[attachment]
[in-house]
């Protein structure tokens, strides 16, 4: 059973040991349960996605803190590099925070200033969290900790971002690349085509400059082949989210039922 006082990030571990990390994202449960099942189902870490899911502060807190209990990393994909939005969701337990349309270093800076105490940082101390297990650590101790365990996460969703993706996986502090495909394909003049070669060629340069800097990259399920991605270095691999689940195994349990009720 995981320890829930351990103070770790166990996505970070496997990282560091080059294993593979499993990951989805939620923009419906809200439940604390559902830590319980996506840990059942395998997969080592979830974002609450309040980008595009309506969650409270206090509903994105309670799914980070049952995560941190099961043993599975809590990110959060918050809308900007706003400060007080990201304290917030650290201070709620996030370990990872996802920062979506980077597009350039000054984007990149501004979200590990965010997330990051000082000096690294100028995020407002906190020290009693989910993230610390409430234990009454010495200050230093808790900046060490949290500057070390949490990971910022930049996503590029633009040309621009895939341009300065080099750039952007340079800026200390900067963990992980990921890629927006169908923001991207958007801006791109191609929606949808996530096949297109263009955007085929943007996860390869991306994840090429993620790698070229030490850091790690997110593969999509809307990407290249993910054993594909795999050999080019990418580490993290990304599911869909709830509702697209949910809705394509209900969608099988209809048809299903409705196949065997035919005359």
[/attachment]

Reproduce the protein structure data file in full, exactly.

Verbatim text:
[in-house]
């Protein structure tokens, strides 16, 4: 059973040991349960996605803190590099925070200033969290900790971002690349085509400059082949989210039922 006082990030571990990390994202449960099942189902870490899911502060807190209990990393994909939005969701337990349309270093800076105490940082101390297990650590101790365990996460969703993706996986502090495909394909003049070669060629340069800097990259399920991605270095691999689940195994349990009720 995981320890829930351990103070770790166990996505970070496997990282560091080059294993593979499993990951989805939620923009419906809200439940604390559902830590319980996506840990059942395998997969080592979830974002609450309040980008595009309506969650409270206090509903994105309670799914980070049952995560941190099961043993599975809590990110959060918050809308900007706003400060007080990201304290917030650290201070709620996030370990990872996802920062979506980077597009350039000054984007990149501004979200590990965010997330990051000082000096690294100028995020407002906190020290009693989910993230610390409430234990009454010495200050230093808790900046060490949290500057070390949490990971910022930049996503590029633009040309621009895939341009300065080099750039952007340079800026200390900067963990992980990921890629927006169908923001991207958007801006791109191609929606949808996530096949297109263009955007085929943007996860390869991306994840090429993620790698070229030490850091790690997110593969999509809307990407290249993910054993594909795999050999080019990418580490993290990304599911869909709830509702697209949910809705394509209900969608099988209809048809299903409705196949065997035919005359």